Poverty: The Whole Shebang

The Ignominy ofPpoverty

The Ignominy of Poverty

It’s rare when talk on transnational planning does not involve or raise the issue of poverty. Come to think of it, within a country or local planning department too, income brackets are significant. Planning rhetoric on gentrification is but one example. But I’m talking about the word as it relates to international development/planning. This week, arguments on different tangents with respect to “poverty” were aired in class.


Oh, the Ignominy of Poverty

It seems to me that people just cannot stop talking about “poverty”! And I don’t know what’s more infuriating: the lack of understanding of the complexities of the issue or the classification of poverty itself as a single issue. Truth is, poverty is about equity, human rights, gender, participation, entrepreneurship, incrementalism, empathy, charity, growth, education, nutrition, hygiene, environment, trade, debt, migration, polarization, and so very much MORE! The only difference is the economic bracket under which all these issues become visible altogether, and glaringly at that.

So, first things first:

Do NOT say “quest to end poverty”.

Do NOT say “end poverty now”.

Really, don’t make such overarching statements.


These statements over-simplify what is involved in getting the “bottom billion” access to everyday necessities. These statements over-ride the choices of these “bottom billion”. These statements veil the complexity of their lives under terminology like “bottom billion”.


The Oversimplification of “Poverty”

Humans categorize for the sake of clarity. Heck, I even do so consciously. But I know when I am classifying, and my reading into the talk on poverty in laymen circles (and sometimes expert circles) is that people keep it simplified even after they’ve categorized and wrapped their head around it.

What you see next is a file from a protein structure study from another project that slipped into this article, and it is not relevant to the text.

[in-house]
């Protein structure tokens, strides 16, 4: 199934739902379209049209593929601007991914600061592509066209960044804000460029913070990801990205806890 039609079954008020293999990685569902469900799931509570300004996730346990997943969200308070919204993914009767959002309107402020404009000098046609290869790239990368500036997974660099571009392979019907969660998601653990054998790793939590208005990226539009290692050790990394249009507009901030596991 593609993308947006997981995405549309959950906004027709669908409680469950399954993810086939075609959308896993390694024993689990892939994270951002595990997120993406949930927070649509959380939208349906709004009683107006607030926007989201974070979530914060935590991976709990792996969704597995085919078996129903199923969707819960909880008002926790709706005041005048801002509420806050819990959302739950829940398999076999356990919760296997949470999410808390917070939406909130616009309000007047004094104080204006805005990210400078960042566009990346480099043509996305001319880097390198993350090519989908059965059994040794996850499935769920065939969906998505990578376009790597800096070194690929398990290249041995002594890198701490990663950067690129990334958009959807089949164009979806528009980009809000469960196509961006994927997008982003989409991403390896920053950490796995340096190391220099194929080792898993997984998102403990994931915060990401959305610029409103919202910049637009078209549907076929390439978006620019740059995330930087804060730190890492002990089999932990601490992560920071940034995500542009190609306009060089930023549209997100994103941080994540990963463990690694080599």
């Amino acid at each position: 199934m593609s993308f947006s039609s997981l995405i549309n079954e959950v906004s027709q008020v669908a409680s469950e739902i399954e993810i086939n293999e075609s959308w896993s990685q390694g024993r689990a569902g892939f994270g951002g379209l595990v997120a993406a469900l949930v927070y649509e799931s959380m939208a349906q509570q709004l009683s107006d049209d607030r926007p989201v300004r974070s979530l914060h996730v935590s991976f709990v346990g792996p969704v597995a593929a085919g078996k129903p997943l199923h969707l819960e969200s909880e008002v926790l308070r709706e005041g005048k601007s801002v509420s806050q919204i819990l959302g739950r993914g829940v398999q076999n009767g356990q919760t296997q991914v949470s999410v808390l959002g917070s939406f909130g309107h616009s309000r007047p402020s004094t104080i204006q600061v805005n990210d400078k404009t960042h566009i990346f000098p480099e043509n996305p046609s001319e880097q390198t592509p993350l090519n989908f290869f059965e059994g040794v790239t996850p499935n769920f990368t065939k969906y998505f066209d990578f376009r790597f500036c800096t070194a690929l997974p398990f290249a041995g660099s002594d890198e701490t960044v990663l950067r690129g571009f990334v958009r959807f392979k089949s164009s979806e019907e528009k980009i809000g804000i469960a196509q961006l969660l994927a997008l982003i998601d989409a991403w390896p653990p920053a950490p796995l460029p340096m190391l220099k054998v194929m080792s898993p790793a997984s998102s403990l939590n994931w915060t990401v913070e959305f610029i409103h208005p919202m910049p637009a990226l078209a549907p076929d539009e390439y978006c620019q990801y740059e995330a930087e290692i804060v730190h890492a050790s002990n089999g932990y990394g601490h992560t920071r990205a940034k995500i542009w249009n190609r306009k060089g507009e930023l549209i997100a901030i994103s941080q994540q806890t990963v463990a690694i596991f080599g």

Unwrap, please.


The reason why I say this emphatically is that when people talk about this entire socioeconomic bracket their solutions are one-stop shops. And for the two reasons I mentioned above, you cannot do that sort of oversimplification. All due respect to Jeffrey Sachs and William Easterly who have this shining history of well-rounded arguments on supporting and rejecting (respectively) the concept of using aid for poverty eradication. But they have had a lifetime of experience on ground (and up in the air), so perhaps they can afford to take a one-sided position. And even so, I don’t think “ending poverty” is a matter of air or no aid, globalization or no globalization, economic growth or no economic growth-type debates.


A complex issue is a complex issue is a complex issue is a complex issue. You can’t simply say that a one-pronged or five- or twelve-pronged approach is necessary to “eradicate poverty”. Frankly, if you look at the issues that become glaringly obvious in the bracket of poor people- equity, human rights, gender, participation, entrepreneurship, incrementalism, empathy, charity, growth, education, nutrition, hygiene, environment, trade, debt, migration, polarization- you realize that (1) these problems are not restricted to that socioeconomic bracket, (2) they are interconnected in different ways depending on which community you are referring to. Therefore, my opinion is that you tinker on the ground level with individual projects to get the ball rolling in one, two, five, twenty, hundred communities. Macro-scale talk on such a convoluted issue is bound to stay unresolved. Consider that people are still talking about the “trickle down” of economic growth from the rich to the poor, decades since doubts were raised on the idea which came into being around the 1970s. Macro-scale analyses and debates are for those who wish to establish intellectual prowess, and I for one enjoy macroeconomics. If  you wish to physically “end poverty” however, let’s get your feet back to the ground.